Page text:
A literary hoax that picked up extraordinary steam before imploding is charted in “The Cult of JT LeRoy.” Having begun filming the subject in 2002, and with a background in social work uniquely congruent with “his” background claims, Marjorie Sturm draws on a rich array of material to assemble a first documentary feature that’s fascinating on numerous levels. The topic’s residual infamy (plus the onscreen presence of many duped celebrities) should make this a viable specialty item as it expands beyond its home-turf theatrical launch March 13 at San Francisco’s Roxie Theater.
San Francisco was where JT (aka Jeremiah “Terminator”) LeRoy claimed to have been abandoned by his “truckstop prostitute” mother after a cross-country road trip. After years purportedly on the street, involved in drugs and prostitution, he was encouraged at age 15 by a therapist to write “as a form of therapy.” As early as 1994, he began soliciting long-distance mentoring relationships with numerous established writers, editors and literary agents. All were at first reluctantly intrigued by the unseen teenager’s harrowing circumstances, then enthralled by the precocious writing samples they were sent.
The publication of his allegedly autobiographical novel “Sarah” in 1999 greatly expanded LeRoy’s following. Its lurid yet curiously lyrical poor-white-trash saga of an androgynous boy pulled into his hostile mother’s trick-turning lifestyle made LeRoy (then supposedly still just 19) a celebrity. The apparent overlaps between his fiction and real-life history, not to mention their hot-button themes (child abuse, sexual exploitation, gender dysphoria, homelessness, et al.), proved irresistible to a dizzying range of media outlets always looking for the next big thing.
More, that dramatic backstory, combined with the inspirational aspect of his writing success, attracted celebrities well beyond the literary realm. (Famous fans/”friends” seen here at various events and readings run the gamut from Sandra Bernhard, Michael Musto and Susan Dey to rock stars Stephan Jenkins and Billy Corgan.) Asia Argento directed a starry film feature of the (again, supposedly autobiographical) story collection “The Heart Is Deceitful Above All Things” in 2004; other materials were also sold as screen properties.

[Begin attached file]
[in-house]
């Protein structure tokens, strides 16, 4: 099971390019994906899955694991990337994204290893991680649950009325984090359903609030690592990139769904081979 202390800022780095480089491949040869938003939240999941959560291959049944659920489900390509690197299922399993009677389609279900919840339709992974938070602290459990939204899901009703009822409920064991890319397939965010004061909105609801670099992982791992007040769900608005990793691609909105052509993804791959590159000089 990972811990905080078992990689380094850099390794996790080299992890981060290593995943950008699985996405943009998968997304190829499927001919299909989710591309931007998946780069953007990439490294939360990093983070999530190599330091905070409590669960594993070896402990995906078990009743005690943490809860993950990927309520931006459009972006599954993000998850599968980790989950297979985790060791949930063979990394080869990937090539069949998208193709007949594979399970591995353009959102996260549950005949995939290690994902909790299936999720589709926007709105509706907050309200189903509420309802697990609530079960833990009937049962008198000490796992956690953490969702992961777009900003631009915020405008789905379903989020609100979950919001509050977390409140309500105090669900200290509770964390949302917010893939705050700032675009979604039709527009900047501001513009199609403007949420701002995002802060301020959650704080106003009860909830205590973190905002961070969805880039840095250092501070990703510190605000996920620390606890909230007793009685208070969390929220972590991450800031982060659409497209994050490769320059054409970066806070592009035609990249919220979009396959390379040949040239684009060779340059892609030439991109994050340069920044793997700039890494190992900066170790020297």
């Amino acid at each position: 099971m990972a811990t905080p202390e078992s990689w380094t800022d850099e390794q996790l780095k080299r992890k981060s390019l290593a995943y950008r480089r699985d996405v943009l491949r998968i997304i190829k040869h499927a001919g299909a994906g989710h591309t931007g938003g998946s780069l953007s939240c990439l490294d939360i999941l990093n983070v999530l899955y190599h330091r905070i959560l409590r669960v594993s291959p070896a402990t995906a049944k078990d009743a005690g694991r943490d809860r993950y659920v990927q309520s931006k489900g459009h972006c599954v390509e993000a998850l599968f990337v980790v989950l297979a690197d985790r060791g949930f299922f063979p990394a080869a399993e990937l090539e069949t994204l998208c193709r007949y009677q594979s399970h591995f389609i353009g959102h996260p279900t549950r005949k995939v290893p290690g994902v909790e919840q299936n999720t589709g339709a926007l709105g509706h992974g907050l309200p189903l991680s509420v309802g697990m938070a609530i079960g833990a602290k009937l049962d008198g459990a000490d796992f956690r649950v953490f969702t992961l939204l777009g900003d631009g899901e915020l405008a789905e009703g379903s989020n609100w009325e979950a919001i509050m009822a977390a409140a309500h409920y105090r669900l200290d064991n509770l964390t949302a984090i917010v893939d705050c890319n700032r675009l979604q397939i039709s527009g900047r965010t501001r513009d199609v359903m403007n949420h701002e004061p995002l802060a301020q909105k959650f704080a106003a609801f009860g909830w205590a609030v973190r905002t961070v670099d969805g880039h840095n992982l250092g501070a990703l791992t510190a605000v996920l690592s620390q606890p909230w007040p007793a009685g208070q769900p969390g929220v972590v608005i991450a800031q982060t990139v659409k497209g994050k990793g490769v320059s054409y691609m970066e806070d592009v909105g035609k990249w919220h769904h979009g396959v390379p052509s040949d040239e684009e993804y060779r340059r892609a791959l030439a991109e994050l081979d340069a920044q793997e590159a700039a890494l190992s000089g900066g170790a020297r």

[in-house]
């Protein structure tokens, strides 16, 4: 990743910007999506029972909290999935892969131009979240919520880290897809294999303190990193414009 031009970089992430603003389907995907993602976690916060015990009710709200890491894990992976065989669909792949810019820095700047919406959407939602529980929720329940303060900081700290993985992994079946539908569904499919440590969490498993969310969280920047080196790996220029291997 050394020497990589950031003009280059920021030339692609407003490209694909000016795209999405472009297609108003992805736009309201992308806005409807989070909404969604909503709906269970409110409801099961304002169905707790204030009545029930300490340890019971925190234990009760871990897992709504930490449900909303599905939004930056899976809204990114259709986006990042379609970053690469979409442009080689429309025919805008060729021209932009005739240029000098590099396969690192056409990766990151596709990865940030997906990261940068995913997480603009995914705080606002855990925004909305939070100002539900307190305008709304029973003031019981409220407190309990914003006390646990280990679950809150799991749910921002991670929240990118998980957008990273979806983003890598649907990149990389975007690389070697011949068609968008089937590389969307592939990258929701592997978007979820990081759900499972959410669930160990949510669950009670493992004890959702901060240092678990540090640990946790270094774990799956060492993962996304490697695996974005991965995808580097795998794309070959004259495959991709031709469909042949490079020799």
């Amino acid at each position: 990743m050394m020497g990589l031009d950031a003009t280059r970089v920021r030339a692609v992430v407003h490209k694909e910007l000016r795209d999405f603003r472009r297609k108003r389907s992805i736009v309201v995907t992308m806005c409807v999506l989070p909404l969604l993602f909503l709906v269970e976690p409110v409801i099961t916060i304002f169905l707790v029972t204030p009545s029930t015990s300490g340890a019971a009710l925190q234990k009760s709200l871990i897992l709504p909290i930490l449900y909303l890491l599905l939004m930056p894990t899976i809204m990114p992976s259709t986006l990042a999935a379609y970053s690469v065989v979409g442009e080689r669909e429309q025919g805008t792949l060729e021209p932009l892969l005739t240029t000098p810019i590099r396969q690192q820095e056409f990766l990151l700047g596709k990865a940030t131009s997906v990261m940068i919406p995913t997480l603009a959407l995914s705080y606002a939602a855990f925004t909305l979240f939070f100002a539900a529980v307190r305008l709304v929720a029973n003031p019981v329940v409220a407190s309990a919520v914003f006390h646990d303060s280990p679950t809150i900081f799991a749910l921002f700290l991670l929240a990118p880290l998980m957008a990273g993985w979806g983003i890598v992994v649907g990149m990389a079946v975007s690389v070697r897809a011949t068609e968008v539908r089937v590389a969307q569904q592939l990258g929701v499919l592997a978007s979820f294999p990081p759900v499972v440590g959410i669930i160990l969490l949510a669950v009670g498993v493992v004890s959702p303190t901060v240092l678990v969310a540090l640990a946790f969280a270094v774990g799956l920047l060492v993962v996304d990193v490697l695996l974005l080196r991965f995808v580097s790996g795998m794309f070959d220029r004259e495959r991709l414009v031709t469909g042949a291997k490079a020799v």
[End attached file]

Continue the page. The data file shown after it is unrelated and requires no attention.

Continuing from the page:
But amid the rapt media glare, some began to raise doubts over this “extraordinary found object in the literary fields,” even as LeRoy himself slowly emerged from shy, seldom-glimpsed early fame to a fairly shameless public omnipresence. (The author’s slight androgynous frame was always cloaked in wigs, shades and other guises, however.) The “vulnerable, stuttering, schizophrenic kid we had first known” was now a “monster of ambition.”
The mountain of media coverage allowed certain observers and presumed intimates to realize how often LeRoy’s confidences and tales of past traumas contradicted one another. Those who had either lived in San Francisco — or (like Sturm) worked with the city’s mentally ill and homeless populations during his alleged period on the streets — found those stories didn’t match up, and couldn’t be confirmed by any witnesses. None, that is, beyond LeRoy’s adopted family of local couple Laura Albert and musician Geoffrey Knoop, who happily exploited the fame wave alongside him.
In late 2005, successive investigative pieces in New York magazine and the New York Times revealed the truth: There was no JT LeRoy, save as a construct. Forty-year-old Albert had been the actual writer all along, while Knoop’s half-sister Savannah played LeRoy in public appearances. The resulting fallout triggered widespread anger and embarrassment from those who’d been duped, as well as at least one lawsuit. But the cagey Albert (whom Sturm never interviews directly here) left many questions unanswered even after she finally, just partially emerged from hiding later on. Was she simply a frustrated-artist grifter who’d found a genius solution to creative obscurity, then cynically milked it for all it was worth? Was JT LeRoy a deliberate, postmodern act of literary performance? Or was that writing persona a genuine form of therapy for a “very disturbed individual,” as the otherwise tight-lipped San Francisco psychologist Terrence Owens attests in court-deposition footage?
“The Cult of JT Leroy” is astutely framed as a still-evolving mystery, with Sturm letting its participants (the most notable non-participants being Albert and Savannah Knoop, as well as certain prominent celebrity supporters like Gus Van Sant) recall their own seduction and slowly dawning incredulity in a roughly chronological account. Fragmentary, impressionistic re-enactments dot a diverse assembly that otherwise draws on a great deal of archival footage in addition to newly shot interviews. While Albert’s decision not to defend herself here leaves her looking much like the conscienceless, sometimes emotionally sadistic manipulator some retroactively view her as, a late flurry of shrugs that “the writing doesn’t hold up” from former acolytes suggests their critical judgment is now as distorted by resentment as it once was by media hyperbole.
The result is consistently absorbing, with the diverting range of materials deployed united by Josh Melrod’s canny editing and an aptly spectral score by Ernesto Diaz-Infante.